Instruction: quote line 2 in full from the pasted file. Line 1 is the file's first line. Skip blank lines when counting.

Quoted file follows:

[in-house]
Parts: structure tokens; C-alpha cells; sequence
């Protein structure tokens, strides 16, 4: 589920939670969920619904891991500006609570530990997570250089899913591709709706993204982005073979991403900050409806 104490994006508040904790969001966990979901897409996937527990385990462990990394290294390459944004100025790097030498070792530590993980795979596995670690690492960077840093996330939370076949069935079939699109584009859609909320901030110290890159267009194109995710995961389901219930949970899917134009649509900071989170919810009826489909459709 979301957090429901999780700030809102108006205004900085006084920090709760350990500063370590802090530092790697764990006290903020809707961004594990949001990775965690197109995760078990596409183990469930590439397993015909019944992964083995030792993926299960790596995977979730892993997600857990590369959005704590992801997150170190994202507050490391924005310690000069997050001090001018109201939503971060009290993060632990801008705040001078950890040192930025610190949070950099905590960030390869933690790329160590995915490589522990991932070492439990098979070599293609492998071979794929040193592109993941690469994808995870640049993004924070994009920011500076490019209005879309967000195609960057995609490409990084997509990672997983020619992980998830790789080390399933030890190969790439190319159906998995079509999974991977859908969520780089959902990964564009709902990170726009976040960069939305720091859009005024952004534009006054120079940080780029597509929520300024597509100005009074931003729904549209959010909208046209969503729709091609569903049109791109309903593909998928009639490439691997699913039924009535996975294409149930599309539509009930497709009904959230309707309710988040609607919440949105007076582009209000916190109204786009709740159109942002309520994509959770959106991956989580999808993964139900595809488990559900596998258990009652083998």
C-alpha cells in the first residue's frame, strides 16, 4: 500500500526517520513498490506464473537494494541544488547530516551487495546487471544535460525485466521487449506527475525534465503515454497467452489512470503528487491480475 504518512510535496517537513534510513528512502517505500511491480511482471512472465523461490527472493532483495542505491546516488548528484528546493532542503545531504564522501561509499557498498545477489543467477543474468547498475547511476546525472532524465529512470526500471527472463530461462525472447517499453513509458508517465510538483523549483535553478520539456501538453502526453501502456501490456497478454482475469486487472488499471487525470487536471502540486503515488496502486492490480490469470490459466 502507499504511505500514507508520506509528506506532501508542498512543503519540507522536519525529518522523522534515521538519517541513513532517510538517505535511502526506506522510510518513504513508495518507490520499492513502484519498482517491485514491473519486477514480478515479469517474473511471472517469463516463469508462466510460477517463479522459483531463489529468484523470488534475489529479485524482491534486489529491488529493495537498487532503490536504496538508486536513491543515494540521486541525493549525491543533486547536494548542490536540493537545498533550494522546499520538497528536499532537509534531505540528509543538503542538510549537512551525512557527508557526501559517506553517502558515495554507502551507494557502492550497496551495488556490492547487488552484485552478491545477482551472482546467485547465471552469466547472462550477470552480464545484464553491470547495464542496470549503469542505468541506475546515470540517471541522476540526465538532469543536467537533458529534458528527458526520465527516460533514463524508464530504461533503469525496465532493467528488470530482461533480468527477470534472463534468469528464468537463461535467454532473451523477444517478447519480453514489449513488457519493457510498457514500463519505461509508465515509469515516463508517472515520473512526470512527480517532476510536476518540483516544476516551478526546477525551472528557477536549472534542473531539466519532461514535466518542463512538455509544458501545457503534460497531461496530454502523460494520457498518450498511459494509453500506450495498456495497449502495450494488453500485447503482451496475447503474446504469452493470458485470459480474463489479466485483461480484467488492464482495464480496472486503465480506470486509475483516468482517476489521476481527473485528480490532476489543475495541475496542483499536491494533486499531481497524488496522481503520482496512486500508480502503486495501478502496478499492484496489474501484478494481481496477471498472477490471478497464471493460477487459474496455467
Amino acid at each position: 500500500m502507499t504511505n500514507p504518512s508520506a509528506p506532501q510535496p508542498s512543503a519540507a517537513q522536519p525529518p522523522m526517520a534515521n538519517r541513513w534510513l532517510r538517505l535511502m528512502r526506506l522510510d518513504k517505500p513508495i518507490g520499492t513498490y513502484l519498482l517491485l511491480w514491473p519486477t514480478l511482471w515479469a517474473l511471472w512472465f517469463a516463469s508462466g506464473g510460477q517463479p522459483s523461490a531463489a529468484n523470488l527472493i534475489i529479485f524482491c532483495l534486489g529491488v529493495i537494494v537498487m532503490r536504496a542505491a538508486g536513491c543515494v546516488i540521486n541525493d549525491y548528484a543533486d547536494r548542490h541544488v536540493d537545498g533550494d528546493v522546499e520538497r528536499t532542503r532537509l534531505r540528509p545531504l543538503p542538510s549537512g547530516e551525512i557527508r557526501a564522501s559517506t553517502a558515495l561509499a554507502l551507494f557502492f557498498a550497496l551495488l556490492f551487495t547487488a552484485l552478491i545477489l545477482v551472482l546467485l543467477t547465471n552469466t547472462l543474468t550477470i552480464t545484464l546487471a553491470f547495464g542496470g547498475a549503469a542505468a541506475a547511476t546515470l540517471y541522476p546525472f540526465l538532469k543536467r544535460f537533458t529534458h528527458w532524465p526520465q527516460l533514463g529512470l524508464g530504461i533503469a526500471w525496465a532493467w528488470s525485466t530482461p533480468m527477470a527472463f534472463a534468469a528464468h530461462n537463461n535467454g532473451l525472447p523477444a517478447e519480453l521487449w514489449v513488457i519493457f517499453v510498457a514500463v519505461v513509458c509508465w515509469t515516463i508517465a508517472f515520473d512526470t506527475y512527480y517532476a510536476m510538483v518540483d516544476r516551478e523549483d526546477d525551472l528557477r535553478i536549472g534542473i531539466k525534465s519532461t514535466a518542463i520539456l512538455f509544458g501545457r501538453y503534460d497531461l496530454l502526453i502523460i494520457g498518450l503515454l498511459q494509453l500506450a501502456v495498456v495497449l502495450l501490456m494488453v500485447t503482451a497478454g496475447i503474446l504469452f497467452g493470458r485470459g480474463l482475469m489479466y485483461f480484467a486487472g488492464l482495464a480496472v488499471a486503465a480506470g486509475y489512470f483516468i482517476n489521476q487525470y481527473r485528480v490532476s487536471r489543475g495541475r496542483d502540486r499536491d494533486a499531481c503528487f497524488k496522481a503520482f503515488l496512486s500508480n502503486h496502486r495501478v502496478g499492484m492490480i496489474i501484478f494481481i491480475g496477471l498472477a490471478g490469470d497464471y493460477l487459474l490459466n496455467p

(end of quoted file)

Parts: structure tokens; C-alpha cells; sequence